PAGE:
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Speechless - Hannah Harrington

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Paperback: 272 pages / Publisher: Mira Ink / Published: 1 Feb 2013

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      15.03.2013 07:53
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      Just ok

      About the book
      Speechless is a stand-alone young adult novel by Hannah Harrington. It was published by Mira Ink in Kindle format on 7th September 2012 while the paperback has a release date of 13th February 2013. The book is 272 pages long. I was provided with an e-book for review.

      Synopsis (Taken from Goodreads.com)
      Everyone knows that Chelsea Knot can't keep a secret

      Until now. Because the last secret she shared turned her into a social outcast--and nearly got someone killed.

      Now Chelsea has taken a vow of silence--to learn to keep her mouth shut, and to stop hurting anyone else. And if she thinks keeping secrets is hard, not speaking up when she's ignored, ridiculed and even attacked is worse.

      But there's strength in silence, and in the new friends who are, shockingly, coming her way--people she never noticed before; a boy she might even fall for. If only her new friends can forgive what she's done. If only she can forgive herself.

      What I thought
      I loved Hannah Harrington's other book, Saving June and I couldn't wait to get more from her.

      In Speechless Chelsea Knot is popular and loves life. However, she has a habit to spread rumours around like wild fire and just cannot keep them to herself. When her best friend has a party and Chelsea finds out something major, she doesn't keep it to herself for long at all. Unfortunately for Chelsea, this ends in disaster with a boy being beaten up to the point where he ends up in hospital and in a really bad way. It takes a lot of guilt for Chelsea to report the people who did it and it also ruins her life at school. After all of this, Chelsea realises that her spreading gossip and rumours isn't a good thing to do so she takes a vow of silence.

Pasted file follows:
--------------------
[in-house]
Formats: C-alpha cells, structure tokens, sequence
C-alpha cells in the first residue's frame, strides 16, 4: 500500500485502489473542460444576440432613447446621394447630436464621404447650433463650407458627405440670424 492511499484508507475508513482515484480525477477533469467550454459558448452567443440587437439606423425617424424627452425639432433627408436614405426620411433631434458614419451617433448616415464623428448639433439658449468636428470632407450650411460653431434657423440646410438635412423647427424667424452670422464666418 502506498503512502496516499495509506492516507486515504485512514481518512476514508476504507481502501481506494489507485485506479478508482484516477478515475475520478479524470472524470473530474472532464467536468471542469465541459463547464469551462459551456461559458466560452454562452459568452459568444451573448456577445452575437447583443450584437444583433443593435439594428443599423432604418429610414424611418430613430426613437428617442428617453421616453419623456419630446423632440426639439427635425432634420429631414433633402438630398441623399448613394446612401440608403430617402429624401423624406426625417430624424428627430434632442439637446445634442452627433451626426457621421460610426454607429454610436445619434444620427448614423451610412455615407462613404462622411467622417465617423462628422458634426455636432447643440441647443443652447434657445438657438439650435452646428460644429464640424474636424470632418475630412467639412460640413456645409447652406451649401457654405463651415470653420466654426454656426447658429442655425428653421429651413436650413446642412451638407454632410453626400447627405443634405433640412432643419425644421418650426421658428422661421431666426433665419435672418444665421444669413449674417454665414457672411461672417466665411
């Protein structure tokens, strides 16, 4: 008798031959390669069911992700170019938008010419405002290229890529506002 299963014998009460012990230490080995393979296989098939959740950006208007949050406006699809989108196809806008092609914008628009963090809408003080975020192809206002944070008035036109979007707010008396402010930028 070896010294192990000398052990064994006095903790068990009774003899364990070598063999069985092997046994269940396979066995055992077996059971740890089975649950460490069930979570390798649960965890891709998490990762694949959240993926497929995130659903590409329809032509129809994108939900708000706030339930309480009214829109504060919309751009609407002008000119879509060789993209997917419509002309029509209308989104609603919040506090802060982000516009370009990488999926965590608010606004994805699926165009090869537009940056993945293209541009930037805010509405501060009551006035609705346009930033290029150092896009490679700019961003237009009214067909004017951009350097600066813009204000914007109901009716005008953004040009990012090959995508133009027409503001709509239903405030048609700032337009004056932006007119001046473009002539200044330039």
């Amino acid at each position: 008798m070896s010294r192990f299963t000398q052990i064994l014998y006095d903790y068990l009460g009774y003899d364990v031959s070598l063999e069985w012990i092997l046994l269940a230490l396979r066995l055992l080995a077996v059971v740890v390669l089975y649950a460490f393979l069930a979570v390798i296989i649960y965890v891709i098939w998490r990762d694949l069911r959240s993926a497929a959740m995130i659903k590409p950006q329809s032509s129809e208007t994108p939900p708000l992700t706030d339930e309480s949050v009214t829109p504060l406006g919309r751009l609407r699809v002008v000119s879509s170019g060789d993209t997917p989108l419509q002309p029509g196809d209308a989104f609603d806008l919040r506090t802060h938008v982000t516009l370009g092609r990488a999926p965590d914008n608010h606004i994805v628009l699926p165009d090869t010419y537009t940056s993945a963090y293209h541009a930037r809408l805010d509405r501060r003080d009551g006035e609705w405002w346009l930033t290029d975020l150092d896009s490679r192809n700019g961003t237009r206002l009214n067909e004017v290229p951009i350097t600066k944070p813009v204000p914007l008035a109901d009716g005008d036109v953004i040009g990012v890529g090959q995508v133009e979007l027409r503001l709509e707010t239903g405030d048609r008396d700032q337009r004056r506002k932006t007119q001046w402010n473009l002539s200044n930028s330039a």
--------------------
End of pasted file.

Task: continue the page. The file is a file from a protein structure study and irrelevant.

I really liked the idea of Chelsea realising what she had been doing was so wrong and that she decided to try and rectify it by being silent and not talking not anyone, not even when she was at home. Although this was a little over the top maybe, especially not talking to her parents, I did understand her reasons. She thought that not talking at all would keep her out of trouble. Staying silent is also partly to show that she is really sorry for everything she has done.

      As much as I felt sorry for Chelsea, especially after telling the police who beat up the boy, I could also kind of understand why the people at her school treat her in the way that they did. Once Chelsea speaks out, she is tormented by her former friends and also near enough everyone else in school. Because of speaking out, Chelsea becomes the subject of bullying in a massive way. Now, I'm not saying I understand the bullying aspect of this book but I more meant I understood why her ex-friends decided they didn't want anything to do with her anymore.

      Not only does this book tackle the subject of bullying but also homophobia, which is the reason the boy got beaten up in the first place. It was shocking to see how such a place, in a such a time, could be this homophobic. As this book is set in the present, it is hard to think that such small minded places and people exist and that people still feel this way. Although the homophobic characters were punished for what they did, I still don't think that it was enough. As well, things are put into place to stop bad things happening again but I don't think it was shown as being majorly important, when it should have been.

      There are some great secondary characters in Speechless, mainly Asha though. She's the one girl who befriends Chelsea when she has no one else and even when they have to have conversations on a whiteboard. I loved Asha because she really didn't care what anyone else thought of her and she did exactly as she wanted. Asha also introduced Chelsea to a different way of life and introduced her to people who actually cared and didn't treat her like an outcast.

      While Speechless does have some really important issues spoken about, it just wasn't strong enough for me. I wanted things more escalated to make them seem as important as they really are. I wanted to love this book but unfortunately, I didn't love this one quite as much as I did Saving June.

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